• USD is higher on retail sales
• EUR and GBP lower on new G-7 statement
• Commodity Currencies mixed on data
USD - The dollar initially lost ground against the euro before pushing higher and pared gains against the Japanese yen after the release of U.S. data. Business Inventories came in up 0.1 percent, but below expectations for a rise of 0.3 percent. Also released was data on import prices which rose 0.6 percent, below a consensus of 0.7 percent. The most closely watched report, retail sales, rose slightly in January and was pressured by the recent tax relief that expired and higher gasoline prices. The Commerce Department stated that retail sales edged up 0.1 percent after an unrevised 0.5 percent rise in December. The release, which was in line with economist's expectations, implied that households were responding to the expiration of a two percent payroll tax cut that went into effect on January 1.
President Barack Obama touched on a number of issues last night in his first State of the Union Address since being re-elected; however, the issue that will be most closely watched will be the creation of new manufacturing hubs here in the U.S. President Obama not only made an announcement in regards to the creation of manufacturing hubs, but also proposed to lower taxes to 25 percent from the current level of 35 percent for manufacturers, while putting in place a minimum "offshoring" tax. These measures will be closely watched going forward to see how they will affect overall job and economic growth.
The market will turn its attention to this weekend’s G-20meeting in Moscow, where analysts expect that the G20 will further try to assuage the currency debate, by reiterating the need for central banks to focus on market driven flexibility in exchange rates.
EUR – After peaking above 1.35 in the interbank market after the G-7 statement released, the euro pushed lower after the release of U.S. data. The push higher on the euro came after a day of mixed messages from the G-7 about exchange rates, prompted by Japan's aggressive expansion of monetary policy, which has seen the yen weaken sharply. A German government official also tried to put the topic to rest, by stating, "I’m very glad that we have hopefully concluded the question of exchange rates for now ... which all G7 members accepted and I hope the G20 will also accept.” Look for the EUR/USD currency pair to retrace lower before testing 1.35 again ahead of the G-20 meeting and upcoming Italian elections later this month.
GBP – The British pound fell to a six-month low against the dollar and weakened against the euro despite UK inflation holding at 2.7 percent in January, unchanged for the fourth month in a row and above the Bank of England’s (BOE) target rate of 2.0 percent. The move also happened on the heels of the G-7 statement and after BOE’s Governor Mervyn King stated: “When countries take measures to use monetary stimulus to support growth in their economies, then there will be exchange rate consequences and they should be allowed to flow through."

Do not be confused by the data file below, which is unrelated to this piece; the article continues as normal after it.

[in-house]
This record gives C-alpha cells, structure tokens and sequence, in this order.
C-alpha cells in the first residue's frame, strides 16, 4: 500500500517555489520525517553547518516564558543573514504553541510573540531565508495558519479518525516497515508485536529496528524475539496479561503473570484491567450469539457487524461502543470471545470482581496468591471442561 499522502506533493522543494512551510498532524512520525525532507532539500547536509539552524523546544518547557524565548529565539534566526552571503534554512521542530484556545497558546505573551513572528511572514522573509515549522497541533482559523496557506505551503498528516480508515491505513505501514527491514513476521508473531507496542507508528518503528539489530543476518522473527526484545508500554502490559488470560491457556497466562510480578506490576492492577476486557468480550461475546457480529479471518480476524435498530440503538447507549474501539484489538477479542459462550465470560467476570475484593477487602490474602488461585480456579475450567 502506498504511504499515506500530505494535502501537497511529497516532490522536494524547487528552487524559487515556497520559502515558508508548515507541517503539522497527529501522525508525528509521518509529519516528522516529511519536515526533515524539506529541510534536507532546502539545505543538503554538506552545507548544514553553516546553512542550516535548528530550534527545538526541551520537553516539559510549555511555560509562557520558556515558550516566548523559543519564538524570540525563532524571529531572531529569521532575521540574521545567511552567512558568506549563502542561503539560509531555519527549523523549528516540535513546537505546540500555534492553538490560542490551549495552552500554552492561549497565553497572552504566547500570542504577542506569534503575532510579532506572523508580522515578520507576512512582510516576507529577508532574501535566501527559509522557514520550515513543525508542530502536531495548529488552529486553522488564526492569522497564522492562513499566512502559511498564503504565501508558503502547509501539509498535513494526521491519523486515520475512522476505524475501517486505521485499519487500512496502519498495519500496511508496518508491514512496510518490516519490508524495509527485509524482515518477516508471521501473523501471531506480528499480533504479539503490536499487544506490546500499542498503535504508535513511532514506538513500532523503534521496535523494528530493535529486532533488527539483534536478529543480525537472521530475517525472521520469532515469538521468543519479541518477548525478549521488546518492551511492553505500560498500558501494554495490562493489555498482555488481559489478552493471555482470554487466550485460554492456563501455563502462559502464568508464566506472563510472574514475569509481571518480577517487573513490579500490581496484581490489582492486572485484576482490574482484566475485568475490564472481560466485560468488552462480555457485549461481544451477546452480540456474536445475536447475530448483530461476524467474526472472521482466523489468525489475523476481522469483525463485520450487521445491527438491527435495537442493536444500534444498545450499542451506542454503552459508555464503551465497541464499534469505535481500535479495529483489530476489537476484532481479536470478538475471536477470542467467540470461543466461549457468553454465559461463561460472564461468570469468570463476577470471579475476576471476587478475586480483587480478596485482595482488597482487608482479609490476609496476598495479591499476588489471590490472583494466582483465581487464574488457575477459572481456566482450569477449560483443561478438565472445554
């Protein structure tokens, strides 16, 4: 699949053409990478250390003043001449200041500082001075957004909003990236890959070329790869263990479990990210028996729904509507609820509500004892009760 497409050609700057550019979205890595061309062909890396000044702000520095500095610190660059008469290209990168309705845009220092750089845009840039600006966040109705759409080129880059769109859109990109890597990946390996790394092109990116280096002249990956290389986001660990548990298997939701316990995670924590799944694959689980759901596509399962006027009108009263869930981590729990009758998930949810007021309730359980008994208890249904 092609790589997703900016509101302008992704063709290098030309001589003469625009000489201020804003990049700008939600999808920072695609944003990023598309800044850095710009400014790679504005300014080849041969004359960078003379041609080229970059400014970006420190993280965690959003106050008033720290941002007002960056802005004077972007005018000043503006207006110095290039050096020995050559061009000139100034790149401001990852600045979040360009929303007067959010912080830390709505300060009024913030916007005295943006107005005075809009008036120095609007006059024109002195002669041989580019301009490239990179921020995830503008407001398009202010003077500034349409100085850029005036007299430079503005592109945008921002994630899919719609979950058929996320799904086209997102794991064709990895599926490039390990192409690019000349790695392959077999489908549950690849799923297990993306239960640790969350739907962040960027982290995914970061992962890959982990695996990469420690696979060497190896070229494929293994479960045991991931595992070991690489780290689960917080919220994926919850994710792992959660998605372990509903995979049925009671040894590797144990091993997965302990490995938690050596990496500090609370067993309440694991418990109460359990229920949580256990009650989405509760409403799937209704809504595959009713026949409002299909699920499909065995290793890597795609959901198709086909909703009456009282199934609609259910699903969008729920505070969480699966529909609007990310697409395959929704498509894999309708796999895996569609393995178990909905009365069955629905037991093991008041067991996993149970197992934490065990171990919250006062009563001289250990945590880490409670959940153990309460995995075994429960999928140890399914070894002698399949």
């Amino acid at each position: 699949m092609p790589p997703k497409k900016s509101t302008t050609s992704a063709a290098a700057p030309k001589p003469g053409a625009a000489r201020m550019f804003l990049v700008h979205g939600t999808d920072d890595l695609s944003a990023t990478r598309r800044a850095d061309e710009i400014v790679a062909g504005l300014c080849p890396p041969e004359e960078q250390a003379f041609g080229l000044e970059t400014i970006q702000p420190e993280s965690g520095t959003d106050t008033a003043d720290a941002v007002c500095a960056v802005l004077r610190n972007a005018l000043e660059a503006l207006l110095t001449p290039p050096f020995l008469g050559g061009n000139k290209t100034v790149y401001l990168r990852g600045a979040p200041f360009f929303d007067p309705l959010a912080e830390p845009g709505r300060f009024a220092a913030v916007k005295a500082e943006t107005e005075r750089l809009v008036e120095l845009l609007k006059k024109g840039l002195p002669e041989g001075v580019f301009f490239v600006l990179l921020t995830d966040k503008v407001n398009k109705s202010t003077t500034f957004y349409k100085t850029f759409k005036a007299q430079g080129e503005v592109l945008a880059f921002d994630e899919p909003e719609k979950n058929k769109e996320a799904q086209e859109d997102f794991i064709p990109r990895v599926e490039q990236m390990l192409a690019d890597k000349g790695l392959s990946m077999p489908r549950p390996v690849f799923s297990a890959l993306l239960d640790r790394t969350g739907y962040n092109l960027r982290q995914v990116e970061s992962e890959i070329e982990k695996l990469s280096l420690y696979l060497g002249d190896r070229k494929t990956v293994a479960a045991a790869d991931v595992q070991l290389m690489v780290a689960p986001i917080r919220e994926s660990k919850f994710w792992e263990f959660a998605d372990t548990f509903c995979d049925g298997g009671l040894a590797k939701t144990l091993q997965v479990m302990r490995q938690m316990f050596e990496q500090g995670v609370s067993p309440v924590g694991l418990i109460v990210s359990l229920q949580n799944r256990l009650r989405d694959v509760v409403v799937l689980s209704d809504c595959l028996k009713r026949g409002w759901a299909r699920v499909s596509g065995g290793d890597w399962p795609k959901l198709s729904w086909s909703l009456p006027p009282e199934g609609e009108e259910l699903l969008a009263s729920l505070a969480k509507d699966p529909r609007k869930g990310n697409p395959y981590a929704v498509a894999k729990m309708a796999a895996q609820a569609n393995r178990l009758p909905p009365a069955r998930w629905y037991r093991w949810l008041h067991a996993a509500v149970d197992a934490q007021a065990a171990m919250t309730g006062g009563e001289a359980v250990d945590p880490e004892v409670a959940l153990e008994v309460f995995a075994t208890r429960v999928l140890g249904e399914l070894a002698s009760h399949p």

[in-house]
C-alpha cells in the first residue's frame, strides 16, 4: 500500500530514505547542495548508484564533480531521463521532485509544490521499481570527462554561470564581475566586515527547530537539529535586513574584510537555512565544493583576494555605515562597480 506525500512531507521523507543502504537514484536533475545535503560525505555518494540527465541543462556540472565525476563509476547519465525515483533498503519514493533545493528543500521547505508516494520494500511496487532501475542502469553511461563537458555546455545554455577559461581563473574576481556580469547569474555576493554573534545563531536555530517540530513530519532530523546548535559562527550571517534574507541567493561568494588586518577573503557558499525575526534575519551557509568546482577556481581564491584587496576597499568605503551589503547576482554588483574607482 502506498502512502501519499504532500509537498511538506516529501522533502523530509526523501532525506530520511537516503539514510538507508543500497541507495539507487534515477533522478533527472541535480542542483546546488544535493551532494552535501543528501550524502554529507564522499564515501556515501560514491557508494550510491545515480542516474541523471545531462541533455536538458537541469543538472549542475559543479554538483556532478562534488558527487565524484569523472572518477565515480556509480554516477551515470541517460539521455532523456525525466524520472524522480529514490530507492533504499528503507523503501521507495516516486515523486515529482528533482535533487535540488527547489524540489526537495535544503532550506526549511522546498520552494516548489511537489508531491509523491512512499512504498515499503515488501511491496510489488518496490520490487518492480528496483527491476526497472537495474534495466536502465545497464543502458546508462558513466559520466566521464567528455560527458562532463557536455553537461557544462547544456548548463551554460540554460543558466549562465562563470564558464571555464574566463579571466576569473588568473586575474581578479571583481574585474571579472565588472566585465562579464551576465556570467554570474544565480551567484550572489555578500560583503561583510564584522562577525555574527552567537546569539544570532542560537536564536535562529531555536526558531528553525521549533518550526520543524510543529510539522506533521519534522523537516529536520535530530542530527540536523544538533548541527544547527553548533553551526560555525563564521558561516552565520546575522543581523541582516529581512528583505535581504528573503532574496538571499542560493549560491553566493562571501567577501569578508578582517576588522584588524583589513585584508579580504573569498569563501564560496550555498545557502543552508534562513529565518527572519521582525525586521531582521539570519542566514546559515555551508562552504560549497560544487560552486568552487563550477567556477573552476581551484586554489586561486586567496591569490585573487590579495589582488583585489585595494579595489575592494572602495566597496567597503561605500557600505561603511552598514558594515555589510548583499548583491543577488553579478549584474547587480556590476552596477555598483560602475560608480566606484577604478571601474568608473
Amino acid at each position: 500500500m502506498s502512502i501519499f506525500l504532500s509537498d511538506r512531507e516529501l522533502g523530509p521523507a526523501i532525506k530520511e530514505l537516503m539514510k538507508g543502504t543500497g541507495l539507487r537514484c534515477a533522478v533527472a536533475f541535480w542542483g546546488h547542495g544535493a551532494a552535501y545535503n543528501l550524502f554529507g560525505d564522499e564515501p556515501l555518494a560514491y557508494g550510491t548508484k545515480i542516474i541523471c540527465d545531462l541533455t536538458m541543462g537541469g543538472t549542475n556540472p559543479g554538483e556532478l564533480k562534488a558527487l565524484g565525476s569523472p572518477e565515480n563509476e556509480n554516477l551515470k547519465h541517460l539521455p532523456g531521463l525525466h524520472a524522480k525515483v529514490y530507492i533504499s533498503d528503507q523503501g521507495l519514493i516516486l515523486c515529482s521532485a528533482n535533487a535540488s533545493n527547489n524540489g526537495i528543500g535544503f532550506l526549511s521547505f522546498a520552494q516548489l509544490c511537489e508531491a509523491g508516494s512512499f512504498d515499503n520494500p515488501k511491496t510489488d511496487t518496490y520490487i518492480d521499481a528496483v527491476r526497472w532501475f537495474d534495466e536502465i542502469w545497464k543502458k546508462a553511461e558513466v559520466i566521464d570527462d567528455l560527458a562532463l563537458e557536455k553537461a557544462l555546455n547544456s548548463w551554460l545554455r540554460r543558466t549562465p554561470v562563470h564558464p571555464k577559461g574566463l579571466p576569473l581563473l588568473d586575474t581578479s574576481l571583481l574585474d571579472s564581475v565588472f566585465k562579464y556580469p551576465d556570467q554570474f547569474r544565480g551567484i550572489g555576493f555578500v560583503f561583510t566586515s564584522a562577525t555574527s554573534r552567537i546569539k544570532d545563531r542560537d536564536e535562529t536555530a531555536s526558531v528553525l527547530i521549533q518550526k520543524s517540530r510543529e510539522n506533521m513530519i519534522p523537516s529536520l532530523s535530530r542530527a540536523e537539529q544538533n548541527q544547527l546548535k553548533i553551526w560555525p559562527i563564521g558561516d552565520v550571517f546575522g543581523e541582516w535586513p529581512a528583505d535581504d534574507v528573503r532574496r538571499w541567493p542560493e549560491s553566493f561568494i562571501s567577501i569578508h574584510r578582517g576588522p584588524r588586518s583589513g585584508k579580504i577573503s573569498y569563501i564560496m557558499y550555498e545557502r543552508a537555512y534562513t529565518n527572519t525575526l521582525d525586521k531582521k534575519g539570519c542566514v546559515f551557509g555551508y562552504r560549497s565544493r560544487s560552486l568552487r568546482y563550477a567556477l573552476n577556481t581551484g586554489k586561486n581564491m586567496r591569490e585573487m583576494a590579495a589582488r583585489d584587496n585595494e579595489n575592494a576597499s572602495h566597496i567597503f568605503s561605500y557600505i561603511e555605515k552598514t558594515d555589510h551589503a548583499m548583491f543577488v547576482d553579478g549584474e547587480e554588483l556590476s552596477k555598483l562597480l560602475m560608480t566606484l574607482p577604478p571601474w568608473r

Look for further losses on the pound amid the growing concern over additional asset purchases and monetary easing later this year.
JPY – The Japanese yen retraced its looses during early trading, but ultimately weakened after an official with the Group of Seven expressed concern over excess moves in the Japanese currency. The move came as the G-7 tried to calm markets and clarify yesterday’s statement, saying that it "is concerned about unilateral guidance on the yen.” The market, however, interpreted the statement as a sign that the G7 supported Japan's moves, prompting a move higher in the currency initially.
Look for Japan to address the weakening yen at the G-20 meeting. Japan's top financial diplomat said that they will reiterate to the group of 20 nations that its push to revive the economy with aggressive monetary expansion will benefit other nations and outweigh any possible negative effects.
Commodity Currencies –The Canadian dollar weakened with markets expressing concerns over the state of the housing market with the country experiencing a moderate slowing in housing activity. The market will keep a close eye on employment and interest rates as key drivers for housing. With no data due out today, analysts will turn their attention to the G-20 meeting. Look for USD/CAD to remain range bound above parity.
The Australian dollar rebounded from four-month lows after the release of upbeat domestic data and global commodity prices. Australian consumer confidence rose to its strongest level in 26 months. The poll of 1,200 people by the Melbourne Institute and Westpac Bank showed its index of consumer sentiment climbed 7.7 percent in February. Look for the AUD to hold close to current levels, but potentially see a move lower with the Reserve Bank of Australia (RBA) leaving room for further monetary easing. Markets will be pricing in a one-in-three chance of a rate cut to a record low of 2.75 percent in March. The New Zealand dollar also regained ground after Finance Minister Bill English said New Zealand could not afford to intervene in the financial markets to lower its currency.
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